W3C home > Mailing lists > Public > www-patentpolicy-comment@w3.org > September 2001

[www-patentpolicy-comment] <none>

From: Christopher Hicks <chicks@chicks.net>
Date: Sun, 30 Sep 2001 13:38:26 -0400 (EDT)
To: <www-patentpolicy-comment@w3.org>
Message-ID: <Pine.LNX.4.33.0109301316490.20153-100000@yakko.chicks.net>
The concept that the W3C could be moving in the direction of encouraging
standards based on patents is almost so ridiculous that it's hard to
conjure a "comment".  But I'll try.

In the history of standards there have been a variety of things that have
made standards successful.  In terms of computing technology, the IETF
stands as a shining example of how to get standards widely implemented.
The fact that the standards were written by practical engineers instead of
standards lawyers is certainly one reason for that.  But the biggest
reason in many people's minds is the wide availability of the standards
and the lack of restrictions on implementing them.  That wide openness is
comparable to the scientific method.  Patents, particularly in medicine,
have even crept into science as of late.  But the areas of fastest
progress and exchange of ideas did not include patents.  The W3C doesn't
simply owe a debt of gratitude to the IETF for laying the groundwork for
the web to exist, but to the decades of open academic computer science
innovation, and to the hundreds of years of open science before that.
Looking at the success of electricity and the Internet, I encourage the
W3C to consider that your standards will have a much larger impact if they
aren't encumbered by patents.

In some fields patents can be an effective way to manage innovation.
Time and time again it has failed in computing.  The wars between Xerox,
Apple, and Microsoft over Windowing standards got them nowhere.  When
Lotus tried to rest on the laurels of its patents it ultimately faltered
and it's flag ship revolutionary product has been left in the dust.
Patents on information technology (IT) are the last refuge of the
businessmen afraid to keep innovating.  Patents on IT would have kept us
locked into Lotus 1-2-3 for 17 years.  Patents on IT would have kept us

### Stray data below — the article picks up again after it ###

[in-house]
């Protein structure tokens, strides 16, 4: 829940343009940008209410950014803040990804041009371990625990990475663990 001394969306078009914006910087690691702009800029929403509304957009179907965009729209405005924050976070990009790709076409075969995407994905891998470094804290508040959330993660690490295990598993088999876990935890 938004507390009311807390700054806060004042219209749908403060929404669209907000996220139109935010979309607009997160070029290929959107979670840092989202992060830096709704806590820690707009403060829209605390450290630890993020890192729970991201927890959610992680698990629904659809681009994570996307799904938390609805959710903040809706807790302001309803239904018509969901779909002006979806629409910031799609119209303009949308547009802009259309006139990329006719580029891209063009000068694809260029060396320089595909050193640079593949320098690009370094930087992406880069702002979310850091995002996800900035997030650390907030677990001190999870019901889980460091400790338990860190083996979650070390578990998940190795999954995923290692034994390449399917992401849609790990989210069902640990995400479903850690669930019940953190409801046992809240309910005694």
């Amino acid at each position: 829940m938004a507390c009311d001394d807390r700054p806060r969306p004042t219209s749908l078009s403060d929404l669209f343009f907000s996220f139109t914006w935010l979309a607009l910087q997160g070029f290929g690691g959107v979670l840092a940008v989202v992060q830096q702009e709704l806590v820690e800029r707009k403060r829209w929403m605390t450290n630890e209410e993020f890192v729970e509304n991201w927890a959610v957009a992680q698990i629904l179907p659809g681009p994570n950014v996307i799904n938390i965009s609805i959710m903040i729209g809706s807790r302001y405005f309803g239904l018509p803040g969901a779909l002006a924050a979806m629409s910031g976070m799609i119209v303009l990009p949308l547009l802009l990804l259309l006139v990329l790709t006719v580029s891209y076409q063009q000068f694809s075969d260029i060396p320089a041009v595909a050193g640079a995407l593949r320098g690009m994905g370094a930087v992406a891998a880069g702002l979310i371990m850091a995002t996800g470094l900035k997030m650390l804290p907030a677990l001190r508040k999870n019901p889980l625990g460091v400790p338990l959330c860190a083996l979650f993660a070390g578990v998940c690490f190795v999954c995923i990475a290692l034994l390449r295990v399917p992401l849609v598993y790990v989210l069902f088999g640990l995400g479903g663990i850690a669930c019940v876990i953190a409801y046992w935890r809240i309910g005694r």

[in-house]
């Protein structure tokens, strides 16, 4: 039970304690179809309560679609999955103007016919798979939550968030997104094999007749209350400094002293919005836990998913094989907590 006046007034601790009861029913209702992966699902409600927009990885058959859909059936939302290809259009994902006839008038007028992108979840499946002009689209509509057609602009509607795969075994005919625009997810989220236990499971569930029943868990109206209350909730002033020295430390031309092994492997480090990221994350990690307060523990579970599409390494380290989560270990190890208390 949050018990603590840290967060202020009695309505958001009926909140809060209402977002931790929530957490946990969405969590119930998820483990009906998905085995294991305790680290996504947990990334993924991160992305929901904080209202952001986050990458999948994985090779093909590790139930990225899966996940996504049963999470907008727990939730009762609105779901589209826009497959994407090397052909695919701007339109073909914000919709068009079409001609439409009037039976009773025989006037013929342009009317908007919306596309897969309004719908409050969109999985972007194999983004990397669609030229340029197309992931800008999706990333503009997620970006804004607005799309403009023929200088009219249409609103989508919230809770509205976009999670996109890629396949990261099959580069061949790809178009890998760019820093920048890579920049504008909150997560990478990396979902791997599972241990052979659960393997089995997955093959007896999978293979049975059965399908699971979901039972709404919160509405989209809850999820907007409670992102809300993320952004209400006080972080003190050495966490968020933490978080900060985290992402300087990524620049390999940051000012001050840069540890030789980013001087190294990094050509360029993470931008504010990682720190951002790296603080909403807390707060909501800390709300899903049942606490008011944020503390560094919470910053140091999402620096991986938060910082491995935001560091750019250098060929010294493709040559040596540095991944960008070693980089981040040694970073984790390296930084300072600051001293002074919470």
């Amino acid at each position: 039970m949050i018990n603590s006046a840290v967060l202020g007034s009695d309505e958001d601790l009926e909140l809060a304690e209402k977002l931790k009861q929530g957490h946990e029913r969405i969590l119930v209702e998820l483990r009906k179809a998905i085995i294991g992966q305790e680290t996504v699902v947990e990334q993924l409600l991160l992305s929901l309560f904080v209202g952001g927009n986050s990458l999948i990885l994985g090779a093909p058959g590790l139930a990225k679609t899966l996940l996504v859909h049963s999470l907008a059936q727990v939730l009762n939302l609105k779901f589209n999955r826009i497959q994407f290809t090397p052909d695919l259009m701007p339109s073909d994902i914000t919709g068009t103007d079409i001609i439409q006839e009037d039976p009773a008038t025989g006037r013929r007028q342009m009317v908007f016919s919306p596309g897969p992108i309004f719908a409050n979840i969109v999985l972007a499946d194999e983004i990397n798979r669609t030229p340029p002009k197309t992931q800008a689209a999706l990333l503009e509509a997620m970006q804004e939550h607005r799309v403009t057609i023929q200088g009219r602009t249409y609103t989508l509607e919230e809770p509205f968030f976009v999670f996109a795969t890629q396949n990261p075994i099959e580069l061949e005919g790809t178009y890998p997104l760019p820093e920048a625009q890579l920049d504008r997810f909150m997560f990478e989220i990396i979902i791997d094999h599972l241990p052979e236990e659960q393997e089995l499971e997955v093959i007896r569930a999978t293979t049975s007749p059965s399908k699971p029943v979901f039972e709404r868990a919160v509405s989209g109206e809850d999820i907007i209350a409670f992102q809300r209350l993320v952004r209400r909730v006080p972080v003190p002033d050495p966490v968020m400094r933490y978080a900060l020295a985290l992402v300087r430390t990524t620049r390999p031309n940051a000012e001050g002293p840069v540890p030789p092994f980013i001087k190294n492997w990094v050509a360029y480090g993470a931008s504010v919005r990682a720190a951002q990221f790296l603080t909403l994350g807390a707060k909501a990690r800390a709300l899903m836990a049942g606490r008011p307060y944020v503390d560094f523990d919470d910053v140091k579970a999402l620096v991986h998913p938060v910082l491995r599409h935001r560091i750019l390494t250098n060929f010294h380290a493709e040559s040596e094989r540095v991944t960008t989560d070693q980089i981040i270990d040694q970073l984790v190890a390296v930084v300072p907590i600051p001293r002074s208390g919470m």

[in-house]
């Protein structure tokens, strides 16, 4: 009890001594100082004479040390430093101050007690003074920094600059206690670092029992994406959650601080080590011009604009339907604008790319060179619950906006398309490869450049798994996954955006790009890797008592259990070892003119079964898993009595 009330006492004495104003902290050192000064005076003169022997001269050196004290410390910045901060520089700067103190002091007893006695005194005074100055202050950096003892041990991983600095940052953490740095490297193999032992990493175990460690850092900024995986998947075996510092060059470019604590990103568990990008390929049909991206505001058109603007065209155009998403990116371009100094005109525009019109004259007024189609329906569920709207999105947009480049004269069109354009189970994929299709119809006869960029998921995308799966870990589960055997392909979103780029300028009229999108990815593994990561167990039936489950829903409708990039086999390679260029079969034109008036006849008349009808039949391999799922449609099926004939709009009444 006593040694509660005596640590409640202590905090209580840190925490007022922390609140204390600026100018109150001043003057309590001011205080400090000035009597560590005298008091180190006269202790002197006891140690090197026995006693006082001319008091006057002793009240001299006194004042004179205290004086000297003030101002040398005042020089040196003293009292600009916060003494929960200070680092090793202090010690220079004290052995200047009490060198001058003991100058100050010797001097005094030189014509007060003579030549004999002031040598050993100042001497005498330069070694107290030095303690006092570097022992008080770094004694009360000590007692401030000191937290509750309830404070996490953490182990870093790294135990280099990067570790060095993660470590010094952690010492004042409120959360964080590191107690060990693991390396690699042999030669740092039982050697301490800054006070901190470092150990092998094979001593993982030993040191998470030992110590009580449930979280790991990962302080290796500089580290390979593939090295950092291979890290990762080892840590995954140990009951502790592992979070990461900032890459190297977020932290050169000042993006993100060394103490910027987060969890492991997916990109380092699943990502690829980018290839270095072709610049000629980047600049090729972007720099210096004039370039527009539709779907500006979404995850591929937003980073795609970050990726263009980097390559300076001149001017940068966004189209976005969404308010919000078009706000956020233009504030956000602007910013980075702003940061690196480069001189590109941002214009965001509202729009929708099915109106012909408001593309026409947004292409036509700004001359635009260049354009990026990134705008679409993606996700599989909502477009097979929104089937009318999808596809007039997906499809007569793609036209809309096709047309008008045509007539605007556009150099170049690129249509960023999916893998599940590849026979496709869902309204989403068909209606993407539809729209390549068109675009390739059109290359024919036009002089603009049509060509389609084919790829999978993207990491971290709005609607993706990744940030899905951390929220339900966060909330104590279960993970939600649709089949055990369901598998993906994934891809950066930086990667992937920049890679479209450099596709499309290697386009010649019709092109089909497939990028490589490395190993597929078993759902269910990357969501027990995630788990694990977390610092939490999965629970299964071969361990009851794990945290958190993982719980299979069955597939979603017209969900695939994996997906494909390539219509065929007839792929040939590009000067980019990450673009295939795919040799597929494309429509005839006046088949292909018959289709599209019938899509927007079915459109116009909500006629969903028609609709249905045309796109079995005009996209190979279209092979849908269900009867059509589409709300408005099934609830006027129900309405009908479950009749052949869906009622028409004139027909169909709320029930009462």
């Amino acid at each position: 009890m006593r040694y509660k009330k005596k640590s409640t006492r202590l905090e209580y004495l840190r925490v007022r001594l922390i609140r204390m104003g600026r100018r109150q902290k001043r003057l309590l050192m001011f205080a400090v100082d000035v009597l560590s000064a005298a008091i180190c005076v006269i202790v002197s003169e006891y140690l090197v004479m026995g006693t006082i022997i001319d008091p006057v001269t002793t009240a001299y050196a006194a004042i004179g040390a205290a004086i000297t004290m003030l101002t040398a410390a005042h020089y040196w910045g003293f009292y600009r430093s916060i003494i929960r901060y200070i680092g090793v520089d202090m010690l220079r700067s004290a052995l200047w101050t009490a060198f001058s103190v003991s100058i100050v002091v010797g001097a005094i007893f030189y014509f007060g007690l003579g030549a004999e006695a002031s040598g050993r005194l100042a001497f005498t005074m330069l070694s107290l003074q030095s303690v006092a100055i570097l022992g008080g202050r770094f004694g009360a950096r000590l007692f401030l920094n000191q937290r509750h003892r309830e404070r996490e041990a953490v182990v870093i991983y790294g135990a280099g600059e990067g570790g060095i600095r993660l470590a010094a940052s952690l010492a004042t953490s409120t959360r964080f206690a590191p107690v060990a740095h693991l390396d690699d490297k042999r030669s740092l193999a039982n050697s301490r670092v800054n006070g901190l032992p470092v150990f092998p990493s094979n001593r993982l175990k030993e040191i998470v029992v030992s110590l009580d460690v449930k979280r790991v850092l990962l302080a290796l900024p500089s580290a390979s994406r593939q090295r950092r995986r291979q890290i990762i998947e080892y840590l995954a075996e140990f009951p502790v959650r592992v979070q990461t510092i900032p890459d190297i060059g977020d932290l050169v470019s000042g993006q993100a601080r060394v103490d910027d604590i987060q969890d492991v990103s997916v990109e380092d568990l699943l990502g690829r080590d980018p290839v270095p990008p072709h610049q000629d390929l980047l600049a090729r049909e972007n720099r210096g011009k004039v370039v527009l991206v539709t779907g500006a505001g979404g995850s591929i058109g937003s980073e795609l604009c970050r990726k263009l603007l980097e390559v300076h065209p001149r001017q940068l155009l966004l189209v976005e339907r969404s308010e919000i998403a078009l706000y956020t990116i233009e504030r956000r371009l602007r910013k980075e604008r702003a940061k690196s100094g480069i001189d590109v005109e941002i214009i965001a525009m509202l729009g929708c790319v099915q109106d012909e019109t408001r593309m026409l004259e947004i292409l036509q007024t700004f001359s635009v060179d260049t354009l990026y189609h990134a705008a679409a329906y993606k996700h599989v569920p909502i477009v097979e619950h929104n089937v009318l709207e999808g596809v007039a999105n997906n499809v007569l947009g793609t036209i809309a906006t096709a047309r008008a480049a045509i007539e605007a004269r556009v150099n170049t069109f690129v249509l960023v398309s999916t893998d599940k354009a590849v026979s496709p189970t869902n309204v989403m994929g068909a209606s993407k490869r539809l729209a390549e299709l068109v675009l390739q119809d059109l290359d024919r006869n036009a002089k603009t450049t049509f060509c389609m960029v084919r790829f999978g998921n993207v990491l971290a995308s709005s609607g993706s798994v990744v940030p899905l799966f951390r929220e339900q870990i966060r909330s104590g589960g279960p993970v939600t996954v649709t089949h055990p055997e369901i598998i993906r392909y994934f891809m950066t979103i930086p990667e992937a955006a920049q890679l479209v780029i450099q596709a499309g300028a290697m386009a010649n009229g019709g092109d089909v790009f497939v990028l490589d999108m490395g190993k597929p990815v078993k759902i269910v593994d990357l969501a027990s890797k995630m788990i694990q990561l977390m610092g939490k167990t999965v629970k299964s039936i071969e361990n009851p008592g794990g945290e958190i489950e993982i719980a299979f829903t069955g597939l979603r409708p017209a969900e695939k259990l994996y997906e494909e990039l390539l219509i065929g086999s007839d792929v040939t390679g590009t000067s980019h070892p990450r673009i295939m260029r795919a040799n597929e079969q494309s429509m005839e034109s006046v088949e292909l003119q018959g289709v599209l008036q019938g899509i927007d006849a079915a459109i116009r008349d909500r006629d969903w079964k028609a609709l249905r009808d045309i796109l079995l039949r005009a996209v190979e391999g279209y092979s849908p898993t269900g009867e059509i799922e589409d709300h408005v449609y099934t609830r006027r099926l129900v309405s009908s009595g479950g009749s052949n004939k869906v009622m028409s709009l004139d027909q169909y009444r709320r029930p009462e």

waiting for Xerox to release a GUI desktop for 17 years.  Patents on IT
would have forced everyone to buy a USR 56k modem for 17 years.
Mercifully in these cases the lawyers have managed to rangle and negotiate
and litigate around these problems.  But that's a waste of legal expertise
and our courts.  Maybe if IT patents could be for two years.  Maybe if IT
patents required obligationless licensing to free software like Linux and
BSD.  But the W3C doesn't exist in that maybe world.  In the real world of
patents, IT patents stifle innovation.  They prevent technology from
reaching the end users.  The businesses that have provided significant
sums to keep W3C going would put a more sugary wrapper on it, but the
whole purpose of a standards body is to get past those concerns of
individual businesses and standardize something for the good of us all.

Do you want your standards to die on the vine?  Do you really want to
stand on the side of stifling innovation?  Is the pressure from your
business interests so strong that you have no concern for how broad an
audience will get to take advantage of the technology?  I hope not.

-- 
</chris>

"The whole problem with the world is that fools and fanatics are always
so certain of themselves, but wiser people so full of doubts"
				-- Bertrand Russell
Received on Sunday, 30 September 2001 13:38:50 GMT

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